The school day seems to start much earlier than most work days. This early start time allows parents to wake with their children and prepare them for the school day before they have to be to work. However, according to sleep research, early school start times have a negative impact on childhood sleep patterns and overall functioning. It is well known that sleep is imperative to healthy cognitive, emotional, and physical functioning. Academic performance is one area that is significantly impacted by sleep.
For Chinese children, academic performance and success are paramount to many other pursuits and children in China tend to spend more waking hours on homework than their American peers. They also get about an hour less of sleep each night. This deficit in optimal sleep duration can have far-reaching consequences.
In order to determine how even slight delays in school start time can benefit children via longer sleep durations, Shenghui Li of the Shanghai Jiao Tong University School of Medicine in China conducted a series of studies to see how moderate delay times impacted sleep and school functioning in a sample of elementary-aged Chinese children. The first experiment measured behavior, sleep duration, academic performance, and overall emotional well-being after school start time was delayed by 30 minutes. The second experiment measured the same factors after delaying school start by a full 60 minutes.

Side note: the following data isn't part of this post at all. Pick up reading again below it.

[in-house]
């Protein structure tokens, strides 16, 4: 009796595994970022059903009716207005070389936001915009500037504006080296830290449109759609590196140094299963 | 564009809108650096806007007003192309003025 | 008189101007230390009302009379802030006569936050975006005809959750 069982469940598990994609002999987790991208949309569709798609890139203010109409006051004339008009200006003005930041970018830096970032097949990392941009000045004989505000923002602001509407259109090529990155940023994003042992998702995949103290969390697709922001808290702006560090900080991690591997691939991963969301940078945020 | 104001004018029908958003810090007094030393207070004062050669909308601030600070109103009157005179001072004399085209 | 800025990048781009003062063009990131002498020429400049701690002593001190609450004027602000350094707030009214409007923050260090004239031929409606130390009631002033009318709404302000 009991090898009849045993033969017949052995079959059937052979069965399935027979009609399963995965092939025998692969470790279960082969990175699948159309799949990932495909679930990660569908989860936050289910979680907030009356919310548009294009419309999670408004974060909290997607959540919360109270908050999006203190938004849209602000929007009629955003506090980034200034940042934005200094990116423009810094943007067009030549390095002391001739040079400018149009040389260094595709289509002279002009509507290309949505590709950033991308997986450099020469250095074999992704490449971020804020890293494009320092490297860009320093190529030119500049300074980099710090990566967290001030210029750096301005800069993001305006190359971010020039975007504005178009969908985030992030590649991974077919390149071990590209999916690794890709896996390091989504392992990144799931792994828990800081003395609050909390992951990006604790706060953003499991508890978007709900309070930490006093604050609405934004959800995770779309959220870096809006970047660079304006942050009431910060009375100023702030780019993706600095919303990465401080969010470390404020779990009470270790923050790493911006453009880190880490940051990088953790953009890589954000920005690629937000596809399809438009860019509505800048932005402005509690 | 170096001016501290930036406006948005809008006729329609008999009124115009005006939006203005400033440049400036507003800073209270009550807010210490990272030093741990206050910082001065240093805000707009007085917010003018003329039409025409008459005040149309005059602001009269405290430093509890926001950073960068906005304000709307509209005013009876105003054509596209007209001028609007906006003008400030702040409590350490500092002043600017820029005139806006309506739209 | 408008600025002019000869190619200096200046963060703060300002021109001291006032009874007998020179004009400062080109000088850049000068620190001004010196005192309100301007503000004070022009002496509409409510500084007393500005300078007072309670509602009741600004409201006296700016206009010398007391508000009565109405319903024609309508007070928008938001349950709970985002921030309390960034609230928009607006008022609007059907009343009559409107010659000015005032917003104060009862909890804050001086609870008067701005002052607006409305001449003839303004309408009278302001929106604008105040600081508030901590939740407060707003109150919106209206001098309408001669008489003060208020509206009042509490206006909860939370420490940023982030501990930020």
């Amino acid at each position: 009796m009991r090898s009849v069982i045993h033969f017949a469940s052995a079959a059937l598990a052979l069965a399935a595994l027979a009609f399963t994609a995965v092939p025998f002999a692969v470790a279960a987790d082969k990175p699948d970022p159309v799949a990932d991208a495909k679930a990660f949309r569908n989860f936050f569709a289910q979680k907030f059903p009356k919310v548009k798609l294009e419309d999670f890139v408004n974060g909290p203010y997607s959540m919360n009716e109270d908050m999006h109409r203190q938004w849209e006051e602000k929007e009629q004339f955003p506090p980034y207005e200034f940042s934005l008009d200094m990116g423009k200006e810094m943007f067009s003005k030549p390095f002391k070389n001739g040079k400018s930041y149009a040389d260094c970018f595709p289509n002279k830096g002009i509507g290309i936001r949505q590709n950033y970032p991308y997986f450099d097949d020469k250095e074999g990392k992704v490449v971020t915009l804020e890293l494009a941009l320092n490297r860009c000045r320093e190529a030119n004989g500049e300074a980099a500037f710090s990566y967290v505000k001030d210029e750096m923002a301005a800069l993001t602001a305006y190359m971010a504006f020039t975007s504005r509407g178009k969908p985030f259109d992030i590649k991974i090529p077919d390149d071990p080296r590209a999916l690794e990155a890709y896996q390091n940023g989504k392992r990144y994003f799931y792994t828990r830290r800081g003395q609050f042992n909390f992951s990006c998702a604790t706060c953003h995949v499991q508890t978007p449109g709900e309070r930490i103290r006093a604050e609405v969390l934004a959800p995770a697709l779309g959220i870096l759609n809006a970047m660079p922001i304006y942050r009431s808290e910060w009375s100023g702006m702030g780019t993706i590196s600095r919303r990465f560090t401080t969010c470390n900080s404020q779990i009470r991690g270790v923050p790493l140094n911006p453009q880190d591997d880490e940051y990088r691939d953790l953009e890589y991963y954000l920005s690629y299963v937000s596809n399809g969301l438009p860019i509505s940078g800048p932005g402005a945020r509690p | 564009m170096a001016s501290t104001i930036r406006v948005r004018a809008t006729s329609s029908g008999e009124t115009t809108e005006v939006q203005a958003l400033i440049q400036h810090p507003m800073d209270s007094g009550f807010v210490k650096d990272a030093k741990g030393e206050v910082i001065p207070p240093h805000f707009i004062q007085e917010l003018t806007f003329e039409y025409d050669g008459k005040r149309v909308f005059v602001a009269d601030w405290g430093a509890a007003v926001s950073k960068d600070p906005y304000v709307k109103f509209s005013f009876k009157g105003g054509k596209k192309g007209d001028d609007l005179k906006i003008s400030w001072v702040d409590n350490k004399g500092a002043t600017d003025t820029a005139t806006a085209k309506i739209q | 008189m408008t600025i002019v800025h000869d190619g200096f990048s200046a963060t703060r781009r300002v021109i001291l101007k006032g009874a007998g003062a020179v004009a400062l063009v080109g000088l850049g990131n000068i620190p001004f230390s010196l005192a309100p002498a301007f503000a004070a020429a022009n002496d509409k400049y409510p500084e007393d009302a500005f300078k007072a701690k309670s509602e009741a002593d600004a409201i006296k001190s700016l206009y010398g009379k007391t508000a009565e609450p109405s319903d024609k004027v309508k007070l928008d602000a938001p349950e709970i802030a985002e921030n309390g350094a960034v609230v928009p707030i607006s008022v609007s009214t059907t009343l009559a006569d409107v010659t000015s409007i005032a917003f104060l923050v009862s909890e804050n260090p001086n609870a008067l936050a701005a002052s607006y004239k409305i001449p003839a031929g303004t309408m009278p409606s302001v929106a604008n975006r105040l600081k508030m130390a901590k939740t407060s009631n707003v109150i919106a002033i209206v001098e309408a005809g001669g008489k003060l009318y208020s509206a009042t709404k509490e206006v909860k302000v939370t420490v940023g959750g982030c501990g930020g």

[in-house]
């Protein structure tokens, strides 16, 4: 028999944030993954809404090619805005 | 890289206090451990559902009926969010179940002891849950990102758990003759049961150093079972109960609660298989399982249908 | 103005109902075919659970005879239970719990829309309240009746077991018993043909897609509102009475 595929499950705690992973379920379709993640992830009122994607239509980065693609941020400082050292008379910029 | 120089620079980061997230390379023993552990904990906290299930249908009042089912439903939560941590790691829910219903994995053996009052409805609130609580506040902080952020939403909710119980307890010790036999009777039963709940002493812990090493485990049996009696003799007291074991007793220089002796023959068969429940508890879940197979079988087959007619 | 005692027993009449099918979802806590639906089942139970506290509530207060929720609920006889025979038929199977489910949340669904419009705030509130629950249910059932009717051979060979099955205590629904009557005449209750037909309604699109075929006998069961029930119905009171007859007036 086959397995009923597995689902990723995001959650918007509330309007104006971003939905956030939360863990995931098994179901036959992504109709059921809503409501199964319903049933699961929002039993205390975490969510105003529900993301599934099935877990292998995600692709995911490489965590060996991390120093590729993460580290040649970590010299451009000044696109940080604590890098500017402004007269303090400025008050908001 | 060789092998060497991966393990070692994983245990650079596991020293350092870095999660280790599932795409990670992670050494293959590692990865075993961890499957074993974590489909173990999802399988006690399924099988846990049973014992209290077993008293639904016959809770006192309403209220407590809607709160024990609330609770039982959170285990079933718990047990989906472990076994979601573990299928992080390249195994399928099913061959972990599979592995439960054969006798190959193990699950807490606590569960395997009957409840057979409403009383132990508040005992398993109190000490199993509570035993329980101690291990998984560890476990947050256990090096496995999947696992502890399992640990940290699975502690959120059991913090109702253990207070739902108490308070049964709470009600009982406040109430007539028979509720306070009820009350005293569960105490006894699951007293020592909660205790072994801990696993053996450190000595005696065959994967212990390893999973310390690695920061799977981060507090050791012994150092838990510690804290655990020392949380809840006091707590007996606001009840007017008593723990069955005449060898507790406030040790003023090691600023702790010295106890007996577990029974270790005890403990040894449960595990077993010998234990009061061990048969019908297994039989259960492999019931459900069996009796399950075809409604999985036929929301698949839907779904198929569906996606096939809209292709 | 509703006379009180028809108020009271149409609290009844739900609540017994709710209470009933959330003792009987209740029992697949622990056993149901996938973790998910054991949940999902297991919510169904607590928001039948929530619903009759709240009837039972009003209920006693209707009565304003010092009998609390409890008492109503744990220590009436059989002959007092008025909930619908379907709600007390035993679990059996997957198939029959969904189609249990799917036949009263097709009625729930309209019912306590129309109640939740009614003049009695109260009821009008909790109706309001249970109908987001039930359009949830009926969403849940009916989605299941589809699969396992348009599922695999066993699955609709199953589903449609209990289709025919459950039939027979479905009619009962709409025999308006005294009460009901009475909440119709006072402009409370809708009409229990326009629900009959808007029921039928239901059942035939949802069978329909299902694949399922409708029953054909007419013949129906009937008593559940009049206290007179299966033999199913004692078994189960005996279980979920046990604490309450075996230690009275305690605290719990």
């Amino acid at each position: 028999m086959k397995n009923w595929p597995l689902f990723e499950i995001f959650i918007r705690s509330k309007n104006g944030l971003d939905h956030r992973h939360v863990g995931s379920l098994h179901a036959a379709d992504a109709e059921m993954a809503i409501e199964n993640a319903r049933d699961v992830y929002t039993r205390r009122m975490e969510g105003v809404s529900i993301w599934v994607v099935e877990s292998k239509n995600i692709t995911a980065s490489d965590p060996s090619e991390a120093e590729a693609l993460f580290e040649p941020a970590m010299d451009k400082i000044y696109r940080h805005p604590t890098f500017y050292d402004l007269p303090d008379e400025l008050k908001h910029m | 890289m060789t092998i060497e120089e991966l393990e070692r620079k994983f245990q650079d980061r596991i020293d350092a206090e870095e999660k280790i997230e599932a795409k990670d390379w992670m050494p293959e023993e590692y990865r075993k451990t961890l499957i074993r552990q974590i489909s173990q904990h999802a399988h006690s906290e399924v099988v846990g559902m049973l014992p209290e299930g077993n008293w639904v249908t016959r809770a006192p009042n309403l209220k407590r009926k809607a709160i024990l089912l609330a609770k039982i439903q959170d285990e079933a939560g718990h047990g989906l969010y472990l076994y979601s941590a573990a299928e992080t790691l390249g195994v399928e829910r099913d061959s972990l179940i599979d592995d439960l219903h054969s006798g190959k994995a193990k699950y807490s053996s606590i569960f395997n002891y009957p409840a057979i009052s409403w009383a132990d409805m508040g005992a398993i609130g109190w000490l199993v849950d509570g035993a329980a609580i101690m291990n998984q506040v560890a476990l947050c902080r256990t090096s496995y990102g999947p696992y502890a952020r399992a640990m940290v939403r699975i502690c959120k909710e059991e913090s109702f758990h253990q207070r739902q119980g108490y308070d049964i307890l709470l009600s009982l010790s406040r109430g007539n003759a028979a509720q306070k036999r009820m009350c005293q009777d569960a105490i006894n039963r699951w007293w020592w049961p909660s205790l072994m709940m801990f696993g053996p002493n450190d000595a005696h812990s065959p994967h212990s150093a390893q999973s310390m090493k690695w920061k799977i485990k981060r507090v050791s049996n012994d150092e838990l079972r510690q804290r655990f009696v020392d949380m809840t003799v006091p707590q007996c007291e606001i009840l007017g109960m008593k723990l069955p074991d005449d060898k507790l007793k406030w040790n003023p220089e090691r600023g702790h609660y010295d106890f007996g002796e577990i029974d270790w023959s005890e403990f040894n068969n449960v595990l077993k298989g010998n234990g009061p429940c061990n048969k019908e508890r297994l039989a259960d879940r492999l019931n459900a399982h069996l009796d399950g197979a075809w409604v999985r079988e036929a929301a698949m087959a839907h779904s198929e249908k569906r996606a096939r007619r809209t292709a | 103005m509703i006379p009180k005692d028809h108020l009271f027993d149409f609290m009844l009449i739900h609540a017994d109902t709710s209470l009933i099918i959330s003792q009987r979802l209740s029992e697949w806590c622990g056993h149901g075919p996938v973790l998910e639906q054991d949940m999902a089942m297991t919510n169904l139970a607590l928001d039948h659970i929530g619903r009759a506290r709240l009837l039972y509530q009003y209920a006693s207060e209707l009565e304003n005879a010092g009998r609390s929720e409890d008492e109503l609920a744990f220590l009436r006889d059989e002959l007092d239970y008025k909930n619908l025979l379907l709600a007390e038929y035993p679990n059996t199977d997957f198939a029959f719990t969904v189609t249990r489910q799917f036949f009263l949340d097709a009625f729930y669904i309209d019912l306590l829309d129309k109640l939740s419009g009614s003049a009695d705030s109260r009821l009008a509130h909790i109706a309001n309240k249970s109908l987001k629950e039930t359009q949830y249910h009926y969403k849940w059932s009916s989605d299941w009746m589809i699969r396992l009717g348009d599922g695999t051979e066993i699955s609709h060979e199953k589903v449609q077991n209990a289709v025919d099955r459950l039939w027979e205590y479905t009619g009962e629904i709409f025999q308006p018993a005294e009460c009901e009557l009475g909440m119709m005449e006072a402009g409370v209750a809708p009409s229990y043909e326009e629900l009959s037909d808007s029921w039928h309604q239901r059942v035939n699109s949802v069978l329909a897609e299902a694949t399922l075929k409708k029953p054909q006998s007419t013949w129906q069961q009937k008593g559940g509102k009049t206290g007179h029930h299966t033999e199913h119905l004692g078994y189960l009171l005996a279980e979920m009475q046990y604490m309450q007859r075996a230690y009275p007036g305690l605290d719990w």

Prior to the delays, daytime drowsiness was reported by 64% of the children and was linked to inattention, lack of motivation, and poor academic performance. Short sleep duration, which was present in nearly 40% of the children and classified as less than 10 hours of sleep per night, was only associated with academic performance. After the first delay of 30 minutes, children slept an average of 15 minutes more per night and had nearly 8% less daytime drowsiness. After the additional delay of another 30 minutes, average sleep duration increased by 22 minutes.
Li said, “The effectiveness of delaying school staring time emphasized the benefits of optimal school schedule regulation to children’s sleep health.” However, even though the second delay showed increased benefits to the children, they were not dramatic, suggesting that further delays or interventions designed to increase sleep duration are necessary.
Li, S., Arguelles, L., Jiang, F., Chen, W., Jin, X., et al. (2013). Sleep, school performance, and a school-based intervention among school-aged children: A sleep series study in China. PLoS ONE 8(7): e67928. doi:10.1371/journal.pone.0067928
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